So let’s turn it into a bit of a rant space this week, shall we?
Now, yesterday I was in the middle of my analytical chemistry lab. We were working on titrations (as usual) only this week we had to use something called a pH electrode. It’s this fancy doohickey that is basically a long tube that ends in a very fragile, very expensive bulb. This is hooked up to a pH meter in order to get your readings because they haven’t yet designed pH electrodes that aren’t just peripherals. Or have they? I don’t know.
But titrations. In general, we titrate and rely on the color change of the indicator to tell us where the endpoint is so we can then calculate the molecular weight of the analyte using the volume of titrant. Fairly simple stuff, unless you want to talk about last week; there were so many numbers that I had no idea what to do with them all. Still, I managed a decent 27 out of 30 and, really, the place where I got docked off the most points was in my objective for not including bicarbonate as one of the two components of the unknown. But that’s neither here nor there. What I’m trying to say is that titrations are complicated when you’re trying to be careful.
In order to fully appreciate this rant, there is something else you need to know: people rarely call me. Ever. My phone is usually silent. I have just a standard flip phone which has served me well throughout the years because getting a smartphone is 1) unnecessary to me at this point in time, as I am not in that high a demand to be constantly connected 2) well out of my means, as I have to pay for my phone by myself and I’m your stereotypical “broke-as-fuck-college-student”, and 3) I just need a phone, thanks. If I wanted another iPod, I would definitely save up for one, but I don’t. I’m actually hoping I’ll luck out and my best friend’s boyfriend (who is also a friend and a bit of a wizard with technology) will be able to resurrect my fallen iPod touch.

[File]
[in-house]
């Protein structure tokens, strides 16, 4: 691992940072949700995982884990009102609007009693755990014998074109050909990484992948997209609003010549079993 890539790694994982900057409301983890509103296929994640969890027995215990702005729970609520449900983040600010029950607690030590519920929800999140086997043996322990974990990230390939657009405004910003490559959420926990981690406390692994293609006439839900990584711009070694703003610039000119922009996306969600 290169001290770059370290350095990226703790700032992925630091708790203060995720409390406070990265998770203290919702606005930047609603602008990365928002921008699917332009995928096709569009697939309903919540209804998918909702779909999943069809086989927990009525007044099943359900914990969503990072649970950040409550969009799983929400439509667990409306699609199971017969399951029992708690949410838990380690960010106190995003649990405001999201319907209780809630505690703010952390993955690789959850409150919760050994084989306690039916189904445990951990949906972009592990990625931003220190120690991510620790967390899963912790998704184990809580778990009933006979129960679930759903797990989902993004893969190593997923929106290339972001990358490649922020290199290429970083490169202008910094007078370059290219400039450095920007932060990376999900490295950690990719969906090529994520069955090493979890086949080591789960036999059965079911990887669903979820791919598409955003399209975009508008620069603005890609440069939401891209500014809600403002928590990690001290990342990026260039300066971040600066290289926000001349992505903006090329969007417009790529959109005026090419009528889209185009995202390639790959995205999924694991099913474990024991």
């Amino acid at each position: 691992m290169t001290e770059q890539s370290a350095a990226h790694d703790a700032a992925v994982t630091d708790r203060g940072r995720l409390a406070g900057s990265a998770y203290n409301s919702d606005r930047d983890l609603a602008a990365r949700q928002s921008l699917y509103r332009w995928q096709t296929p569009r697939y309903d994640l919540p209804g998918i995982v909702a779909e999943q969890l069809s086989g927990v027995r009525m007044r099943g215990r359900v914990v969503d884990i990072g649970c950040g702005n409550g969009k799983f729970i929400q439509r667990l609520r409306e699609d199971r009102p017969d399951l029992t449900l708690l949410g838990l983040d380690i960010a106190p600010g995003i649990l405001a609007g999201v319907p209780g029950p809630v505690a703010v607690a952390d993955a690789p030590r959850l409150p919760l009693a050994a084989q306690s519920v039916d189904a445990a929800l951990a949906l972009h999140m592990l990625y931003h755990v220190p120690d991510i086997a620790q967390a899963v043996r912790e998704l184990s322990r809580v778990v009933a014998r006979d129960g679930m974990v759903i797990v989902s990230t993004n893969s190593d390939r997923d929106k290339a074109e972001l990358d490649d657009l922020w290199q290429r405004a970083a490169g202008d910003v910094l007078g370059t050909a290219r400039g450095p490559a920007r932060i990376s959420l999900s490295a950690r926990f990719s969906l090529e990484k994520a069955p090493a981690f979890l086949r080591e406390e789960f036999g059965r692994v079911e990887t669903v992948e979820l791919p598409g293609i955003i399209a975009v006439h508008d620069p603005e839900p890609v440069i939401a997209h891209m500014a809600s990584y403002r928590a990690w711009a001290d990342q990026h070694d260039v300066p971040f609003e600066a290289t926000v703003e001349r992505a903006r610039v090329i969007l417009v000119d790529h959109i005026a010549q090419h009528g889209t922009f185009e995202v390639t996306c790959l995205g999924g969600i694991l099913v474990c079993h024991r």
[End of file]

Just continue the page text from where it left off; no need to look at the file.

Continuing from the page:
So, the phone is usually silent. I sometimes get texts and the like but actual phone calls are not a daily occurrence. I find that this elicits a strange response from me whenever my phone rings; I am easily startled by the sound of my own ringtone and will jump a little out of my seat when it rings. As it turns out, I received not one but two phone calls yesterday, both in places and situations where reacting in such a way to my godsawful ringtone must make me seem just a bit ridiculous.
The first was, of course, in the middle of lab. Again, one has to be careful when titrating, particularly when you’ve gone from “add titrant 1.5 mL at a time” to “add titrant in 2 drop increments” and your burette isn’t exactly as cooperative as you’d like. Luckily, I wasn’t the one titrating with the electrode at the time; my partner was in the middle of that 2-drop-then-1-drop part of the experiment and I thought it would be more efficient if I just let her have at it. Also, I wasn’t feeling very well, a direct consequence of various people who can’t seem to cover their mouths when they’re sick and cough, the inconsiderate bastards. But, yes, my phone went off, I nearly jumped off of my stool, and I reflexively answered it. It was just a phone bank asking me if I was voting for their candidate. I said “Sure” and then bid them a good evening, despite the fact that I still haven’t a damn clue, just to get them off of my phone. I pay per minute, dammit, leave me alone!
The second phone call was from my mother, calling me to report on my brother-in-law’s unfortunate situation. It seems the big lump decided to go eat out at McDonald’s and, of course, got Salmonella. I don’t normally crow on about other people’s circumstances, but it serves him right for trying to break off his relatively healthier lifestyle like that. But it was while I was in the university library, which is a dreadfully public place, so I must have no doubt seemed like a bit of a freak, jumping a couple inches off of my chair like that. Maybe I just shouldn’t sit down whenever I have my phone out. Who knows?